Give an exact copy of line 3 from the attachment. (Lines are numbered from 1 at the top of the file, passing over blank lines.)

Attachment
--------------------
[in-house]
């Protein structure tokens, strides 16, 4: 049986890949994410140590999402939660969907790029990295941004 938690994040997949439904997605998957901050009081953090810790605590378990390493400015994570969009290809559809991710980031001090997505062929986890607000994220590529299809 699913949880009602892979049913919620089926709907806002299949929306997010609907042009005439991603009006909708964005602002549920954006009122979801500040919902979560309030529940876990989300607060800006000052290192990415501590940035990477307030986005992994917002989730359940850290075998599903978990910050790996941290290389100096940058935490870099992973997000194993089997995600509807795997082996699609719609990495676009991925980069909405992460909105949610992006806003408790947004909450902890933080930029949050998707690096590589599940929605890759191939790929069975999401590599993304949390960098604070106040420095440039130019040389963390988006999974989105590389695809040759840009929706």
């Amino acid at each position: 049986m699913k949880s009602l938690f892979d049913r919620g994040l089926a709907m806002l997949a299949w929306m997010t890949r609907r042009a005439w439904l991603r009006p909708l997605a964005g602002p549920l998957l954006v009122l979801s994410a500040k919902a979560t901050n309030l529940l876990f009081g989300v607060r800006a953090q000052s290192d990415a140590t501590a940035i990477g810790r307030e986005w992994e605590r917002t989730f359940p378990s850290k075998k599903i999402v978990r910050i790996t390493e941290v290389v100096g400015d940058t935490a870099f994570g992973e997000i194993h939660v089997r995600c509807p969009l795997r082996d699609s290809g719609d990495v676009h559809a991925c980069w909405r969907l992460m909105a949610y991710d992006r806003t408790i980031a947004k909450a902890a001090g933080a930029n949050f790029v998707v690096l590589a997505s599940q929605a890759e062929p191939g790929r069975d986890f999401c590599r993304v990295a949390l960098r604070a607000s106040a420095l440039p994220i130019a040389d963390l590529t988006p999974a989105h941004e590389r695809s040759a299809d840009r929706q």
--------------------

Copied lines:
């Amino acid at each position: 049986m699913k949880s009602l938690f892979d049913r919620g994040l089926a709907m806002l997949a299949w929306m997010t890949r609907r042009a005439w439904l991603r009006p909708l997605a964005g602002p549920l998957l954006v009122l979801s994410a500040k919902a979560t901050n309030l529940l876990f009081g989300v607060r800006a953090q000052s290192d990415a140590t501590a940035i990477g810790r307030e986005w992994e605590r917002t989730f359940p378990s850290k075998k599903i999402v978990r910050i790996t390493e941290v290389v100096g400015d940058t935490a870099f994570g992973e997000i194993h939660v089997r995600c509807p969009l795997r082996d699609s290809g719609d990495v676009h559809a991925c980069w909405r969907l992460m909105a949610y991710d992006r806003t408790i980031a947004k909450a902890a001090g933080a930029n949050f790029v998707v690096l590589a997505s599940q929605a890759e062929p191939g790929r069975d986890f999401c590599r993304v990295a949390l960098r604070a607000s106040a420095l440039p994220i130019a040389d963390l590529t988006p999974a989105h941004e590389r695809s040759a299809d840009r929706q």